Editor’s Log: Survey Surprises

This issue marks our “lucky” 13th Annual Municipal Infrastructure Survey. When we first undertook this task, we were not prepared for the work involved nor the positive reaction that followed. It took several years of refinement and work with statistical analysis experts to develop a template that is reasonable accurate and truly reflective of our market. I’ve seen others attempt to duplicate our survey, but the results are generally widely skewed and erroneous.

It’s a lot of work but also very rewarding. It allows us to connect more closely with municipalities of all sizes and from all corners of the country. Reading about the varied mountains of issues being climbed by cities is amazing. Tiny towns have just as many seemingly insurmountable issues as do the large metropolises. Yet, many of the concerns and issues are identical.

In this year’s survey, while it was not surprising that funding was the number one concern for cities, the depth and damage the additional project cutbacks of 2009 have caused is amazing. Several municipal personnel expressed deep concerns that they were already behind in maintaining their systems and now have even further to go. As one respondent lamented “we’ll never pick-up the funding we lost.”

As the economy regains its strength, catching up will be paramount for the sewer and water market. But how to generate the funding remains anyone’s guess.

Recognizing underground
I recently saw an interesting real estate ad in the newspaper (yes, I still read the newspaper on a daily basis – don’t trust most of the broadcast or web news and I don’t like the constant angling to grab your attention with gadgets, misleading teasers and non-news stories. Of course, newspapers are often stooping to broadcast/web levels, but that’s another story).

Anyway, the ad was fairly typical as far as real estate ads go, but one thing caught my eye. The ad was about selling three-acre lots for a high-end subdivision. Among the key bullet point items listing the advantages was an entry for “all utilities underground – no more eyesores and much improved safety and reliability.”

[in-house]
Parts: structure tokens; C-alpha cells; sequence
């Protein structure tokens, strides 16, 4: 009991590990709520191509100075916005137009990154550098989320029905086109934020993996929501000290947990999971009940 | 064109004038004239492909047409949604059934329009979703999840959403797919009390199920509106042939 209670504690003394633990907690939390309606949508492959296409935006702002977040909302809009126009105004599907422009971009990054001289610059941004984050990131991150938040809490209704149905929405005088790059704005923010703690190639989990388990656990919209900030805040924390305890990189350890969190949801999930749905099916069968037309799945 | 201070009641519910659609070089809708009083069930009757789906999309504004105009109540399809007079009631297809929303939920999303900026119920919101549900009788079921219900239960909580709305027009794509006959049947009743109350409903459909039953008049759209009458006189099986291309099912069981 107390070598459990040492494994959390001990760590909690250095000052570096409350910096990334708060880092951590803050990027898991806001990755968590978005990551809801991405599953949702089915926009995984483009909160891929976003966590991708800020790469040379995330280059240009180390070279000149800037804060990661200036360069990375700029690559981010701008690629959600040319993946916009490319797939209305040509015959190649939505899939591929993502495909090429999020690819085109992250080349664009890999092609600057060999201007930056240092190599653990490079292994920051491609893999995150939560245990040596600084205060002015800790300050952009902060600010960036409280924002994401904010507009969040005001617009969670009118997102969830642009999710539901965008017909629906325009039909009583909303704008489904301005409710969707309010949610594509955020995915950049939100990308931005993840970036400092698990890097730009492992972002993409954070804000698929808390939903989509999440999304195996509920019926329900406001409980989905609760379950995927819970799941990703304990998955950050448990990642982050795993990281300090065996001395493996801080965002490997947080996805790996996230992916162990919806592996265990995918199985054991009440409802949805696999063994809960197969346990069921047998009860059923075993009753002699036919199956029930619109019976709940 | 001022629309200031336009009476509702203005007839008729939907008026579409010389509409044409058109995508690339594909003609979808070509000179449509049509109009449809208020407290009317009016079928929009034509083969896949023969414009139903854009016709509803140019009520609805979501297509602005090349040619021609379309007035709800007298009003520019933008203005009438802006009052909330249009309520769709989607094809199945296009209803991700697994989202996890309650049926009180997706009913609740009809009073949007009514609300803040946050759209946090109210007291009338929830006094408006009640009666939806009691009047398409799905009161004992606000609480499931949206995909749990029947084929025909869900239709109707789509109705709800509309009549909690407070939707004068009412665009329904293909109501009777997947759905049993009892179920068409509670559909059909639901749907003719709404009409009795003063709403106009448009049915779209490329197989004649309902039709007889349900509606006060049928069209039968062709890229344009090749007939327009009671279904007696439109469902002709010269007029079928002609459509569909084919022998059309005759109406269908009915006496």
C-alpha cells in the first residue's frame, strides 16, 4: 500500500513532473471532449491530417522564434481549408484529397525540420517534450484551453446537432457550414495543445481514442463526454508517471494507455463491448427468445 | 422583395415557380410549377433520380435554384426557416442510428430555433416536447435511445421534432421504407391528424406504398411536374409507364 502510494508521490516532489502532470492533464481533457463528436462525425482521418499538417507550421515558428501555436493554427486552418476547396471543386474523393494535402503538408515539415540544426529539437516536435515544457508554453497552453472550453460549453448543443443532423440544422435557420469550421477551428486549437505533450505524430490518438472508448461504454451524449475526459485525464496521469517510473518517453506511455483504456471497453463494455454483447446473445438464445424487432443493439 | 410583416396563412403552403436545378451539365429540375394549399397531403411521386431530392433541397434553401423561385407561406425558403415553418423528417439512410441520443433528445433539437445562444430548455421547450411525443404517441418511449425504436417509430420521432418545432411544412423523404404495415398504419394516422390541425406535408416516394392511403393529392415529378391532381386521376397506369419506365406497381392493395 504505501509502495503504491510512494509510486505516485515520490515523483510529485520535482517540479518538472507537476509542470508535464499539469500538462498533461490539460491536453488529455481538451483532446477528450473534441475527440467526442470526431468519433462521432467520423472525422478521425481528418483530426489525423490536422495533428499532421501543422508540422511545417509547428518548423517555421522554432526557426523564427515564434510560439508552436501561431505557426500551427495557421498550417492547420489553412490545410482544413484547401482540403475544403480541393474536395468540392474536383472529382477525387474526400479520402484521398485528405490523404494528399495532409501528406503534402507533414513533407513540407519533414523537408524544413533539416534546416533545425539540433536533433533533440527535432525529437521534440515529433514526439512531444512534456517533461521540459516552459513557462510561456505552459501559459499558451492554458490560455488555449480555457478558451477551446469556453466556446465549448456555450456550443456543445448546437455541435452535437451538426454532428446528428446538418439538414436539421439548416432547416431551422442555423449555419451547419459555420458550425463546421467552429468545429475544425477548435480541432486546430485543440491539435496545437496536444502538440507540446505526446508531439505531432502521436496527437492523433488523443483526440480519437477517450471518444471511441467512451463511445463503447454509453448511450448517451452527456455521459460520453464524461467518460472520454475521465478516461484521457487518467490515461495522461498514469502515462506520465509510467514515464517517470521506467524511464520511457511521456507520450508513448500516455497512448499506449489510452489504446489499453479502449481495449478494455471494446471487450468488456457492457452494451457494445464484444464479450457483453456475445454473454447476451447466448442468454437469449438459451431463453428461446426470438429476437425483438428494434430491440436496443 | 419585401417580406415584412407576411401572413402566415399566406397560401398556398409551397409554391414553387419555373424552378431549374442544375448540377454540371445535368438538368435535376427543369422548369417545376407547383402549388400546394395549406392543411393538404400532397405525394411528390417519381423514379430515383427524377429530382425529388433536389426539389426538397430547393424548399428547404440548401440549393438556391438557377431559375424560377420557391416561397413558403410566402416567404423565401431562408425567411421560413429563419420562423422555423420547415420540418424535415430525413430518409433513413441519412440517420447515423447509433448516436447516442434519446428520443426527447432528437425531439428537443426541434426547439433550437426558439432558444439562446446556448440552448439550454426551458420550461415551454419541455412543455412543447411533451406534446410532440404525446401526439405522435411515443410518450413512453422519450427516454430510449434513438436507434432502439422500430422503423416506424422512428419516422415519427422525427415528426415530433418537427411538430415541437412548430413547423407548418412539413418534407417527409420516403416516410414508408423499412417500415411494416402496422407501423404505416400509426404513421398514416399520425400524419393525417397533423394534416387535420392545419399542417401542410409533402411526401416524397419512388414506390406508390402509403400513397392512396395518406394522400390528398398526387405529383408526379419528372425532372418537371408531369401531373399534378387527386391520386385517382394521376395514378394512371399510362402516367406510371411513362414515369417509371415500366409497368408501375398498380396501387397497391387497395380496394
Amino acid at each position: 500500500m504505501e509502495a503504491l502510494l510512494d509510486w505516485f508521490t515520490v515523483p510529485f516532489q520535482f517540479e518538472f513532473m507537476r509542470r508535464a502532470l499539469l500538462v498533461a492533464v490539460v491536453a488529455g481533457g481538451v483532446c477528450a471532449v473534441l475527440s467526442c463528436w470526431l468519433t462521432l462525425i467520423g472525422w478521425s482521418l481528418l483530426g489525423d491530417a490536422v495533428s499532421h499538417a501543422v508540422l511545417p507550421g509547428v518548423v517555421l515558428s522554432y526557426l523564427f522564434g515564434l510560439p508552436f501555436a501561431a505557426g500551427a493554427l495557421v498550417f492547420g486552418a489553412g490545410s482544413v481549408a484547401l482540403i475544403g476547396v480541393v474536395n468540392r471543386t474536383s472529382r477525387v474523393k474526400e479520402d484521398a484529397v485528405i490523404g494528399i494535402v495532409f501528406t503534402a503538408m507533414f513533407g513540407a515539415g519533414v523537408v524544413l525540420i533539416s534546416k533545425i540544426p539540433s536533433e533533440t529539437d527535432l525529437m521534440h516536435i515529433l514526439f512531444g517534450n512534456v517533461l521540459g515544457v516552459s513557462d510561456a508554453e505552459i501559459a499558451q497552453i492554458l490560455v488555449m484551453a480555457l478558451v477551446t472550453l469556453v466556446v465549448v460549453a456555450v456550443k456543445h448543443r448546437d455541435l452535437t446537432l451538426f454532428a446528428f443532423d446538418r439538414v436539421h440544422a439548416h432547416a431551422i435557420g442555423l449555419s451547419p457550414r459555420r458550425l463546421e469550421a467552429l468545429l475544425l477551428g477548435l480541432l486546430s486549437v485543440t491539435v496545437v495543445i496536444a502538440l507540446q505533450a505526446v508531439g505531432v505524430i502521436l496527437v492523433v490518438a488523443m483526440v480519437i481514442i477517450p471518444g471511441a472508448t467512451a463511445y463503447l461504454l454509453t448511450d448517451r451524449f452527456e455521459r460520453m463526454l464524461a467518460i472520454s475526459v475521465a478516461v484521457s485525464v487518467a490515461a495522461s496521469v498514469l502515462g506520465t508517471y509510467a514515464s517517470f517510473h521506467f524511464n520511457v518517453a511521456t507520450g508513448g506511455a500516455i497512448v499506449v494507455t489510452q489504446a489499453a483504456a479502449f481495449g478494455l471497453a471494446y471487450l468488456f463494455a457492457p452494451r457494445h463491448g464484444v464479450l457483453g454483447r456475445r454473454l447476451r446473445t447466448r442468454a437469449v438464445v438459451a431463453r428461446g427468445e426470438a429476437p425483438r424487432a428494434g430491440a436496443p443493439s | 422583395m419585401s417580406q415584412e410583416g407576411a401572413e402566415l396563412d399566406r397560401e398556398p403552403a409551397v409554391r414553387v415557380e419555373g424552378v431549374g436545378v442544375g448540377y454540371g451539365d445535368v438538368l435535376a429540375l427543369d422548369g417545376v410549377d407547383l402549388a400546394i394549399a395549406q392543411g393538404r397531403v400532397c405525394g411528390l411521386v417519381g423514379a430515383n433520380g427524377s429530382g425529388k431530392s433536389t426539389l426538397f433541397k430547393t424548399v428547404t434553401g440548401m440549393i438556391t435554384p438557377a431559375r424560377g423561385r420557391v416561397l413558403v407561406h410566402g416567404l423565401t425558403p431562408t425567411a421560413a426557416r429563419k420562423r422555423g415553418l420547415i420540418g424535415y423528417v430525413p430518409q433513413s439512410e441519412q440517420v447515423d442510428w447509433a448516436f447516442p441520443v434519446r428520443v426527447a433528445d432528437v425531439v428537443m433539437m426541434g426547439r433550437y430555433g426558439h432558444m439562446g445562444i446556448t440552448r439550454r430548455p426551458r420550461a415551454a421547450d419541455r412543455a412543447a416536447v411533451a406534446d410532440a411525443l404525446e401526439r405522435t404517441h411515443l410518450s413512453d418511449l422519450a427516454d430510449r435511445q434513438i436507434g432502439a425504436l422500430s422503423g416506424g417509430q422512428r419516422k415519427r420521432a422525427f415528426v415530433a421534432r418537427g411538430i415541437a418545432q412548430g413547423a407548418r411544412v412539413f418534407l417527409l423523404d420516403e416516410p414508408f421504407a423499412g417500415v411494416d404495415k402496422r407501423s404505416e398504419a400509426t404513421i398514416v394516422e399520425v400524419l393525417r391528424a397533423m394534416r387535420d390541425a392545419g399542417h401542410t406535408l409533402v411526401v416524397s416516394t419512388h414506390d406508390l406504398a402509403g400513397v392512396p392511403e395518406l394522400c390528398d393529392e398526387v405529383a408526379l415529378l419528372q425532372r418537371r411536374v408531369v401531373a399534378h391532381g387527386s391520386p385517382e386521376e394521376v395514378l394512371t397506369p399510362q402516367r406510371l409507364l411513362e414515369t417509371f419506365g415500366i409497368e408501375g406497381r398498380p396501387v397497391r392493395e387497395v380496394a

That’s quite a statement – and absolutely true. For a real estate development firm to believe that underground utilities are a strong hook is significant. Note that this ad ran in the Houston paper where the real estate market is still reasonably healthy. Having underground utilities in the Houston suburbs is the rule, rather than the exception. But it wasn’t that long ago that no one gave much thought about overhead vs. underground utilities. The fact that a land developer believes underground utilities are a strong hook for consumers speaks volumes about the progress being made in recognition of the advantages of going underground. We’ve witnessed similar “converts” from around the nation. May the trend continue.

Health care hiccup
As the health care bill prepares to enter its final battle, one key component of significance to the utility construction industry is a provision, sponsored by Sen. Jeff Merkley (D-OR), that would require construction firms with as few as five employees to provide health insurance coverage for their workers or pay a penalty. That’s in contrast to non-construction companies where the minimum threshold is 50 workers.

Predictably, union groups and associations with a strong union membership like the provision, while other groups representing contractors and non-union companies hate the rule.

OSHA reinvented
Following up on a campaign pledge by President Obama, new Labor Secretary Hilda Solis has plans to boost spending and enforcement for OSHA. Due to the higher risk nature of the construction industry, this could very well mark a shift from the more “friendly” OSHA we’ve seen in recent years that worked with contractors to improve their performance, to a more pure enforcement tactic.

In 2009, Solis hired 250 new investigators to protect workers from being cheated out of wage and overtime pay. This year, Solis said her agency will tackle 90 new rules and regulations, including a rule that would make employers disclose whether they sought advice from anti-union labor consultants. Rumors are also flying that scrutiny of the construction industry will increase and OSHA violations will be met with maximum fines.

The irony is that during the President Bush administration, which utilized a more cooperative approach called compliance assistance, the rate of workplace deaths and injuries actually fell to record lows. Unfortunately, that doesn’t make national headlines.

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